book report: Christianity in Crisis, 21st century by Hannegraf

I think Hannegraf’s latest book, Christianity in Crisis, 21st Century, could have been half the length and twice as good. As he mentions in the preface,
Twenty years ago, I began working on a book…., titled Christianity in Crisis, [that] unmasked the fatal flaws of a movement that threatens to undermine the very foundation of the faith once and for all delivered to the saints.” (p. ix).
I did not read that particular book, previously written, yet as I looked at the endnotes, being the compulsive reader that I am, I couldn’t help but notice the dearth of 21st century quotes. I felt this should have been the 10 year update, not the 20th. Most of the recent quotes come in the latter half of the book, which is why I think this book could have been half as long.

I don’t disagree with him that many of these preachers focus themselves and their listeners on rewards today instead of in heaven. In fact, he won’t say it, but makes it obvious that many of these ministers of the gospel serve mammon and not God. Regarding his claim that this theology could undermine the very foundation of the faith once and for all delivered to the saints, I’m not so sure. Here is an example of his claims that go to far. He weighs the words of Charles Capps who tries to describe the inner workings of Christ’s conception. “He goes on to say, ‘The embryo in Mary’s womb was nothing but the pure word of God – and it took flesh upon itself.’ Capps concludes his heretical remarks by saying, “Jesus Christ was born of a virgin through the miraculous conception of faith – the God-kind of faith.’ With a single stroke of the pen, Capps corrupts the miraculous conception of Jesus Christ into a miraculous confession. It this isn’t heresy what is?” (p.121) I like Theopedia’s answer to that question, “While there is a temptation for Christians to label whatever is not in keeping with sound doctrine as heresy, the Bible seems to make the distinction that heresy is not merely the opposite of orthodoxy. Rather, heresy is a divisive teaching or practice which forces those who call themselves Christians to separate from it or face condemnation for it. John the Apostle gave a prime example of such a doctrine: denying the true nature of the person and work of Jesus Christ (I John 4:1-3; 2 John 1:7-11).” Maybe Charles Capps is loony, but the speculative stuff he comes up with in this case is not heresy. This whole discussion of Hanegraff’s occurs in his debate over the translation of the Greek genitive, which tells me, he is probably not a Koine Greek reader himself. This is not a bad thing, but perhaps he should not wade into the deep end of the pool if he’s not going to swim without the water bubbles of A.T. Robertson, who is good to have with you, but better if you can swim some on your own.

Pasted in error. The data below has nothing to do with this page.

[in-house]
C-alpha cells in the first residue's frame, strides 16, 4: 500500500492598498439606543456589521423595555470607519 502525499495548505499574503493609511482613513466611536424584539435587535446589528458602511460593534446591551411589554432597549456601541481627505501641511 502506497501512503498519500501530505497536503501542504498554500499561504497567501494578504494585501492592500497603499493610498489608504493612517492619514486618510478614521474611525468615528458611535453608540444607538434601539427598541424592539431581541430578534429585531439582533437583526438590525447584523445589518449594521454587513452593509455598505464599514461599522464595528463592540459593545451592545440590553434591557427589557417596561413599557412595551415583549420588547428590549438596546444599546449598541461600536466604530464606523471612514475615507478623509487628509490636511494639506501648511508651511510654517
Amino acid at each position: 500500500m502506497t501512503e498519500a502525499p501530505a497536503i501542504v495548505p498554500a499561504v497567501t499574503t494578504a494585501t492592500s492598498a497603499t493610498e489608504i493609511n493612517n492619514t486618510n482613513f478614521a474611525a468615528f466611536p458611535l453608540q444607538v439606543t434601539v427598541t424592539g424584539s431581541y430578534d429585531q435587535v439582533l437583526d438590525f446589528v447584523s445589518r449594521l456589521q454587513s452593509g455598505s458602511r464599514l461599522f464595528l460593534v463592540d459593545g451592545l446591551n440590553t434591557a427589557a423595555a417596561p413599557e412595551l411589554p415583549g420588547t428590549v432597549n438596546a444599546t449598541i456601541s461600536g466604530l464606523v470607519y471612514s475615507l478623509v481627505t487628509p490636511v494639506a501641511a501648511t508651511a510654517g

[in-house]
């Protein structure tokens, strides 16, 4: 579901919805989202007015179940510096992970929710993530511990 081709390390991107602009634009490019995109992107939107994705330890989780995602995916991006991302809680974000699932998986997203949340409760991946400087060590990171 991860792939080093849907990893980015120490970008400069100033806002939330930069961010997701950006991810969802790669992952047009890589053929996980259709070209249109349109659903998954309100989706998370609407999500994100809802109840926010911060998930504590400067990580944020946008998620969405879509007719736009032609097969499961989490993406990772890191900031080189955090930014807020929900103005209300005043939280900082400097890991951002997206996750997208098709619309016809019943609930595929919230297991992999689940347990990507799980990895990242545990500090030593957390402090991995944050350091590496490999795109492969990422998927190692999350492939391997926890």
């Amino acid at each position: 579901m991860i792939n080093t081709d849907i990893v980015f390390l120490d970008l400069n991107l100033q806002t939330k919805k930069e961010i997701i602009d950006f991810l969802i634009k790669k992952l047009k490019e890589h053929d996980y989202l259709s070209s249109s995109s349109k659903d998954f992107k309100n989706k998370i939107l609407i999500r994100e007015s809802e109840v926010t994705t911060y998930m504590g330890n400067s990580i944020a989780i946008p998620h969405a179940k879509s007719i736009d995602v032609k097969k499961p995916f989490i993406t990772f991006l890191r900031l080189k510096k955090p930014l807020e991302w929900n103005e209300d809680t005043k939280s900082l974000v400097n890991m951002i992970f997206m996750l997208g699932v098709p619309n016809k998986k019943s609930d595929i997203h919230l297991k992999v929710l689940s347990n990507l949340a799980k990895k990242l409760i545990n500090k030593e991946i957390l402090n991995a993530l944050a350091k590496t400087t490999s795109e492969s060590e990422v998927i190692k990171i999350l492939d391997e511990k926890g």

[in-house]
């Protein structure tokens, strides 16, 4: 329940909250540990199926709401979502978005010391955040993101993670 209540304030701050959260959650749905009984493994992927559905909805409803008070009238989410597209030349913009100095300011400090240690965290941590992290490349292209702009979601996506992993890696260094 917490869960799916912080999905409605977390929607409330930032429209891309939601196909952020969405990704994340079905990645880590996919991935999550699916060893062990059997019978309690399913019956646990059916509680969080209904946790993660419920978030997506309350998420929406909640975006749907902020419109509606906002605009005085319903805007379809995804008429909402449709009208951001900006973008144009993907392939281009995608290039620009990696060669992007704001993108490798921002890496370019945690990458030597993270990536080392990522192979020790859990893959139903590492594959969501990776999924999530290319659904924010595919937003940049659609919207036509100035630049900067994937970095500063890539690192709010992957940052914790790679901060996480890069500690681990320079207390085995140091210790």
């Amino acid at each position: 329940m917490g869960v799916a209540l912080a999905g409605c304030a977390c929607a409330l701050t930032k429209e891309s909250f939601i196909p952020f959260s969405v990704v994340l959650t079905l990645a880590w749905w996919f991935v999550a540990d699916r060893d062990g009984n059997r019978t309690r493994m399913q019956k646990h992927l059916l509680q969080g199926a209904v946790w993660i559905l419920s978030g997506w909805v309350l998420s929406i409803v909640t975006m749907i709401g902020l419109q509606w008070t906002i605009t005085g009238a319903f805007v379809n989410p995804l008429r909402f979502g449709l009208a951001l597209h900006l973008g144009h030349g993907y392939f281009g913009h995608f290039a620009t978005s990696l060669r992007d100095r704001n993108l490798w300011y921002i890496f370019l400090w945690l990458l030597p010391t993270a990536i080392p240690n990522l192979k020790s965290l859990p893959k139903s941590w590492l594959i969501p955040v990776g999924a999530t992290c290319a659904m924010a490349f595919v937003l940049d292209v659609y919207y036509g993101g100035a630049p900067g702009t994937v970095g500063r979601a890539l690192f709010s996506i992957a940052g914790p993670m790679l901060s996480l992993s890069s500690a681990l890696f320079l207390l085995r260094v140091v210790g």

His concluding chapters were really good. He provided a back to basics overview for the Christian to establish a healthy Christian lifestyle practices of prayer, Bible study, Christian fellowship in a local church, basic apologetics, and essential doctrines and creeds. No matter how long you have been a believer, a review of the basics is always refreshing. Unfortunately, he started his review with a tragic newspaper headline, but the publisher missed an important typo. The story was about a Christian father and husband who died when the hot air balloon he was in hit power lines. The headline written in the book says, “4 Killed When Balloon Hits Wives and Burns” (p. 281). There were a few angles instead of angels in the book as well.

I would have enjoyed the book more if Hannegraf’s tone was not so bombastic in the beginning. He did tone it down towards the second half. I’d recommend getting this book but start reading it about half way through. You’ll be done faster and get less irritated by the author, who steps out of the way more towards the end.

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